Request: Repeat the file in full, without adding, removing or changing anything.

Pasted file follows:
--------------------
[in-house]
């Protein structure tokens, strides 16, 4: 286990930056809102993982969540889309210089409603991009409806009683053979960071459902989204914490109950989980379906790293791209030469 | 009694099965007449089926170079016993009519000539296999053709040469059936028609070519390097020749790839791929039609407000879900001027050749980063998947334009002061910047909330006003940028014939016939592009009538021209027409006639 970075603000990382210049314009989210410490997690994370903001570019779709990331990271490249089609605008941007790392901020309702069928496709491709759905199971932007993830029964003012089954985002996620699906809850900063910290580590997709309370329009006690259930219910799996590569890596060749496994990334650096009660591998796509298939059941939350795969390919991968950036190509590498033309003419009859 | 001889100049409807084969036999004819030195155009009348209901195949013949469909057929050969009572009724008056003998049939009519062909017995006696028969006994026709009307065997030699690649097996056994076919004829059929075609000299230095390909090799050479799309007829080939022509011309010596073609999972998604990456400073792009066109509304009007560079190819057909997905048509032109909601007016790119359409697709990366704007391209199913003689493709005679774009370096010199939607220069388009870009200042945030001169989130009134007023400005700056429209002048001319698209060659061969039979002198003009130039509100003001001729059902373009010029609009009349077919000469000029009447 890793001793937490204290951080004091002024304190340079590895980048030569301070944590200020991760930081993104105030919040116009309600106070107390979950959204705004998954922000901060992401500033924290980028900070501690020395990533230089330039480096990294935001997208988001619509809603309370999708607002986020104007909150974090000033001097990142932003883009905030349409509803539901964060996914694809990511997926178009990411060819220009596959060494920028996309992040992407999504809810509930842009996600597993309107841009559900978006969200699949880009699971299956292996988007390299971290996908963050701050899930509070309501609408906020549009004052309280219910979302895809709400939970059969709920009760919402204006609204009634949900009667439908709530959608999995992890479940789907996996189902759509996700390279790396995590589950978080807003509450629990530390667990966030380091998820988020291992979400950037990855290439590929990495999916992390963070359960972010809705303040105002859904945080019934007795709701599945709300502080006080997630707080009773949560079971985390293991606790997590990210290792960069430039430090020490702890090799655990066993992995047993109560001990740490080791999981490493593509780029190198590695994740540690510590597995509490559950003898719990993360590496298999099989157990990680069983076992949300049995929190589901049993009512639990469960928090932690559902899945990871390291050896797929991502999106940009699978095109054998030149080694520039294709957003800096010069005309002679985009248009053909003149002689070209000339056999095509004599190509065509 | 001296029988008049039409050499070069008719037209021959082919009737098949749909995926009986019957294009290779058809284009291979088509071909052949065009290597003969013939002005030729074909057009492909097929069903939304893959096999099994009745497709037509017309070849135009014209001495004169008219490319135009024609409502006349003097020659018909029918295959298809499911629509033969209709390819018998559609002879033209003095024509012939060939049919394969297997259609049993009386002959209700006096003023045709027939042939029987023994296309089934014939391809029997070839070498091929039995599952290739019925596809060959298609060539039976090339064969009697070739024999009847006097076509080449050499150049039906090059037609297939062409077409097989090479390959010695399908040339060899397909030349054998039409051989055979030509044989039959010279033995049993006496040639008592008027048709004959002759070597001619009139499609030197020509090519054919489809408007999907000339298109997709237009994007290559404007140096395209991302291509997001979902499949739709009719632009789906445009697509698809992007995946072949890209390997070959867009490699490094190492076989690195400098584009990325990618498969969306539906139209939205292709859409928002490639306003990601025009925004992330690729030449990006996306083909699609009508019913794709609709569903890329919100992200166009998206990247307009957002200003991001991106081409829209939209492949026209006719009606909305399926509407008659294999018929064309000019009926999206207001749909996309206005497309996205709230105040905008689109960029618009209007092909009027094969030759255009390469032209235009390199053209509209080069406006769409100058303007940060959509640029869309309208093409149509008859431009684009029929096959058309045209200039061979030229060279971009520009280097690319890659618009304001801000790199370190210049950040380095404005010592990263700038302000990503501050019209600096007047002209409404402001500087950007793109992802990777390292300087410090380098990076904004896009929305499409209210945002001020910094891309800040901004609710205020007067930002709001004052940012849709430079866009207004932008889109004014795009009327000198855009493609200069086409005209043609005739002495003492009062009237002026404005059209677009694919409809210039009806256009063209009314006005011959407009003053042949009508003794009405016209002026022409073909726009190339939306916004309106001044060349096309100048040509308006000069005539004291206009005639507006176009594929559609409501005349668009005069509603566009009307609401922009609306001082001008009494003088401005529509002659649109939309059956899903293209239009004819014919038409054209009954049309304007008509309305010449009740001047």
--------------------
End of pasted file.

[in-house]
């Protein structure tokens, strides 16, 4: 286990930056809102993982969540889309210089409603991009409806009683053979960071459902989204914490109950989980379906790293791209030469 | 009694099965007449089926170079016993009519000539296999053709040469059936028609070519390097020749790839791929039609407000879900001027050749980063998947334009002061910047909330006003940028014939016939592009009538021209027409006639 970075603000990382210049314009989210410490997690994370903001570019779709990331990271490249089609605008941007790392901020309702069928496709491709759905199971932007993830029964003012089954985002996620699906809850900063910290580590997709309370329009006690259930219910799996590569890596060749496994990334650096009660591998796509298939059941939350795969390919991968950036190509590498033309003419009859 | 001889100049409807084969036999004819030195155009009348209901195949013949469909057929050969009572009724008056003998049939009519062909017995006696028969006994026709009307065997030699690649097996056994076919004829059929075609000299230095390909090799050479799309007829080939022509011309010596073609999972998604990456400073792009066109509304009007560079190819057909997905048509032109909601007016790119359409697709990366704007391209199913003689493709005679774009370096010199939607220069388009870009200042945030001169989130009134007023400005700056429209002048001319698209060659061969039979002198003009130039509100003001001729059902373009010029609009009349077919000469000029009447 890793001793937490204290951080004091002024304190340079590895980048030569301070944590200020991760930081993104105030919040116009309600106070107390979950959204705004998954922000901060992401500033924290980028900070501690020395990533230089330039480096990294935001997208988001619509809603309370999708607002986020104007909150974090000033001097990142932003883009905030349409509803539901964060996914694809990511997926178009990411060819220009596959060494920028996309992040992407999504809810509930842009996600597993309107841009559900978006969200699949880009699971299956292996988007390299971290996908963050701050899930509070309501609408906020549009004052309280219910979302895809709400939970059969709920009760919402204006609204009634949900009667439908709530959608999995992890479940789907996996189902759509996700390279790396995590589950978080807003509450629990530390667990966030380091998820988020291992979400950037990855290439590929990495999916992390963070359960972010809705303040105002859904945080019934007795709701599945709300502080006080997630707080009773949560079971985390293991606790997590990210290792960069430039430090020490702890090799655990066993992995047993109560001990740490080791999981490493593509780029190198590695994740540690510590597995509490559950003898719990993360590496298999099989157990990680069983076992949300049995929190589901049993009512639990469960928090932690559902899945990871390291050896797929991502999106940009699978095109054998030149080694520039294709957003800096010069005309002679985009248009053909003149002689070209000339056999095509004599190509065509 | 001296029988008049039409050499070069008719037209021959082919009737098949749909995926009986019957294009290779058809284009291979088509071909052949065009290597003969013939002005030729074909057009492909097929069903939304893959096999099994009745497709037509017309070849135009014209001495004169008219490319135009024609409502006349003097020659018909029918295959298809499911629509033969209709390819018998559609002879033209003095024509012939060939049919394969297997259609049993009386002959209700006096003023045709027939042939029987023994296309089934014939391809029997070839070498091929039995599952290739019925596809060959298609060539039976090339064969009697070739024999009847006097076509080449050499150049039906090059037609297939062409077409097989090479390959010695399908040339060899397909030349054998039409051989055979030509044989039959010279033995049993006496040639008592008027048709004959002759070597001619009139499609030197020509090519054919489809408007999907000339298109997709237009994007290559404007140096395209991302291509997001979902499949739709009719632009789906445009697509698809992007995946072949890209390997070959867009490699490094190492076989690195400098584009990325990618498969969306539906139209939205292709859409928002490639306003990601025009925004992330690729030449990006996306083909699609009508019913794709609709569903890329919100992200166009998206990247307009957002200003991001991106081409829209939209492949026209006719009606909305399926509407008659294999018929064309000019009926999206207001749909996309206005497309996205709230105040905008689109960029618009209007092909009027094969030759255009390469032209235009390199053209509209080069406006769409100058303007940060959509640029869309309208093409149509008859431009684009029929096959058309045209200039061979030229060279971009520009280097690319890659618009304001801000790199370190210049950040380095404005010592990263700038302000990503501050019209600096007047002209409404402001500087950007793109992802990777390292300087410090380098990076904004896009929305499409209210945002001020910094891309800040901004609710205020007067930002709001004052940012849709430079866009207004932008889109004014795009009327000198855009493609200069086409005209043609005739002495003492009062009237002026404005059209677009694919409809210039009806256009063209009314006005011959407009003053042949009508003794009405016209002026022409073909726009190339939306916004309106001044060349096309100048040509308006000069005539004291206009005639507006176009594929559609409501005349668009005069509603566009009307609401922009609306001082001008009494003088401005529509002659649109939309059956899903293209239009004819014919038409054209009954049309304007008509309305010449009740001047």